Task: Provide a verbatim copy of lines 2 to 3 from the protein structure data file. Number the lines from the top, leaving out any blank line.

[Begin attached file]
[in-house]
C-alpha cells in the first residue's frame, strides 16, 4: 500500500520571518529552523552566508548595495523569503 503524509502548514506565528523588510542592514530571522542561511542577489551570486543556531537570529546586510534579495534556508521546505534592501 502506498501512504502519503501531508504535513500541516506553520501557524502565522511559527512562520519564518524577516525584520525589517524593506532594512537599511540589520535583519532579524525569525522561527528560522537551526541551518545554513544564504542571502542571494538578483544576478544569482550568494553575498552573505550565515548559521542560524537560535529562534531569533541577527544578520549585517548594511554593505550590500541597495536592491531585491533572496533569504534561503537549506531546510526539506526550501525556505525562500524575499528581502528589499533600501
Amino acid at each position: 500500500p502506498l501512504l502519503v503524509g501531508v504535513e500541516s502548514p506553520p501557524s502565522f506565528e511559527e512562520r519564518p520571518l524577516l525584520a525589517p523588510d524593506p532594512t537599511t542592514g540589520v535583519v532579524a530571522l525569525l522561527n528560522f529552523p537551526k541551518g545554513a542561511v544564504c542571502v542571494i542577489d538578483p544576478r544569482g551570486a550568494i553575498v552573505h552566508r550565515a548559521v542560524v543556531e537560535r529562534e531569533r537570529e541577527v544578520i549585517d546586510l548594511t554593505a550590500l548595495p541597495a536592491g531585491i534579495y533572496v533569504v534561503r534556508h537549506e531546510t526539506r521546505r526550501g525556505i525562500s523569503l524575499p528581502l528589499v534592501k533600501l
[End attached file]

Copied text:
C-alpha cells in the first residue's frame, strides 16, 4: 500500500520571518529552523552566508548595495523569503 503524509502548514506565528523588510542592514530571522542561511542577489551570486543556531537570529546586510534579495534556508521546505534592501 502506498501512504502519503501531508504535513500541516506553520501557524502565522511559527512562520519564518524577516525584520525589517524593506532594512537599511540589520535583519532579524525569525522561527528560522537551526541551518545554513544564504542571502542571494538578483544576478544569482550568494553575498552573505550565515548559521542560524537560535529562534531569533541577527544578520549585517548594511554593505550590500541597495536592491531585491533572496533569504534561503537549506531546510526539506526550501525556505525562500524575499528581502528589499533600501
Amino acid at each position: 500500500p502506498l501512504l502519503v503524509g501531508v504535513e500541516s502548514p506553520p501557524s502565522f506565528e511559527e512562520r519564518p520571518l524577516l525584520a525589517p523588510d524593506p532594512t537599511t542592514g540589520v535583519v532579524a530571522l525569525l522561527n528560522f529552523p537551526k541551518g545554513a542561511v544564504c542571502v542571494i542577489d538578483p544576478r544569482g551570486a550568494i553575498v552573505h552566508r550565515a548559521v542560524v543556531e537560535r529562534e531569533r537570529e541577527v544578520i549585517d546586510l548594511t554593505a550590500l548595495p541597495a536592491g531585491i534579495y533572496v533569504v534561503r534556508h537549506e531546510t526539506r521546505r526550501g525556505i525562500s523569503l524575499p528581502l528589499v534592501k533600501l